If you must continue a relationship with a psychopath, Gray Rock can serve you as well. Parents sharing joint custody with a psychopathic ex-spouse can use Gray Rock when the ex-spouse tries to trigger their emotions. I acknowledge that any threat to the well-being of our children is overwhelmingly anxiety provoking. Here is where Gray Rock can be applied selectively to draw attention away from what really matters to you. In general, show no emotion to the offending behaviors or words. The psychopath will try different tactics to see which ones get a reaction. With Selective Gray Rock, you choose to respond to the tactic which matters least to you. This will focus the psychopath’s attention on that issue. Remember, the psychopath has no values, so he doesn’t understand what is valuable to us — unless we show him. Selective Gray Rock shows him a decoy. When protecting our children, we can take a lesson from nature: Bird parents who have fledglings are known to feign a broken wing when a predator is in the vicinity. They fake a vulnerability to detract the cat’s attention from their real vulnerability, their babies. In this example, Selective Gray Rock fades all emotions into the background except the ones you want the predator to see.

Why it works:


A psychopath is easily bored. He or she needs constant stimulation to ward off boredom. It isn’t the type of boredom that normal people experience; it’s more like the French word, ennui, which refers to an oppressive boredom or listlessness. Drama is a psychopath’s remedy for boredom. For drama, they need an audience and some players. Once the drama begins, they feel complete and alive again. They are empowered when pulling the strings that elicit our emotions. Any kind of emotions will do, as long as it is a response to their actions.

A psychopath is an addict. He is addicted to power. His power is acquired by gaining access to our emotions. He is keenly aware of this and needs to constantly test to make sure we are still under his control. He needs to know that we are still eager to do his bidding, make him happy and avoid his wrath. He needs to create drama so he can experience the power of manipulating our emotions. As with any addiction, it is exhilarating to the psychopath when he gets his supply of emotional responses. The more times he experiences a reward for his dramatic behavior, the more addicted he becomes. Conversely, when the reward stops coming, he becomes agitated. He experiences oppressive boredom and he will counter it by creating more drama. If we stay the course and show no emotions, the psychopath will eventually decide that his toy is broken. It doesn’t squirt emotions when he squeezes it anymore! Most likely, he will slither away to find a new toy.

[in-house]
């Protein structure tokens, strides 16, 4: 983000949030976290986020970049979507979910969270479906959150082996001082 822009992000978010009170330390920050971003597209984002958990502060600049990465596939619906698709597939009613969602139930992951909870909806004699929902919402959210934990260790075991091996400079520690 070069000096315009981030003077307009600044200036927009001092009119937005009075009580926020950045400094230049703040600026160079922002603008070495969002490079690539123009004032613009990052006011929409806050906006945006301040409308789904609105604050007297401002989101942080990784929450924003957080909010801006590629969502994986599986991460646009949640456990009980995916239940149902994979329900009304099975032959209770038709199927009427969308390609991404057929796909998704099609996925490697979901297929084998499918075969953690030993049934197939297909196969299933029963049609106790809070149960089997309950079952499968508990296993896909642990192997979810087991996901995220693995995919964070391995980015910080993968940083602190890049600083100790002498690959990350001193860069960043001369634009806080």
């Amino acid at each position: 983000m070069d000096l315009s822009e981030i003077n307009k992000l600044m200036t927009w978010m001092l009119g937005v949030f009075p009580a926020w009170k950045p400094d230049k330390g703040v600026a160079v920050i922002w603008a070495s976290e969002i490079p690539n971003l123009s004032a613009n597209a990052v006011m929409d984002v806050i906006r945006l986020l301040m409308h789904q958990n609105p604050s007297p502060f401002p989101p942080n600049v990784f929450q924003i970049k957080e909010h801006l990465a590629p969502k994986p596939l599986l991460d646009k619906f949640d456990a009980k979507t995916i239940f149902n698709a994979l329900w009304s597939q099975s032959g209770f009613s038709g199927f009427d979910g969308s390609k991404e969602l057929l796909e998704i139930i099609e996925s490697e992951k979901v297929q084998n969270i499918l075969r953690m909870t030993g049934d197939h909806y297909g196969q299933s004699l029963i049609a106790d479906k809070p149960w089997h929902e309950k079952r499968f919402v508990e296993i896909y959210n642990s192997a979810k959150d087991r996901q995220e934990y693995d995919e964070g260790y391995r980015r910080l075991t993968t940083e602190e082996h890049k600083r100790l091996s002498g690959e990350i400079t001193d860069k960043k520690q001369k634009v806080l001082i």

The Gray Rock technique does come with a caveat: psychopaths are dangerous people, if you are in a relationship with one that has already decided to kill you, it will be difficult to change his mind. He may already be poisoning you or sabotaging your vehicle. Take all necessary precautions. In this case, Gray Rock can only hope to buy time until you can make your escape.

How it works:


Psychopaths are attracted to shiny, pretty things that move fast and to bright lights. These things, signal excitement and relieve the psychopath’s ever-present ennui. Your emotional responses are his food of choice, but they aren’t the only things he wants.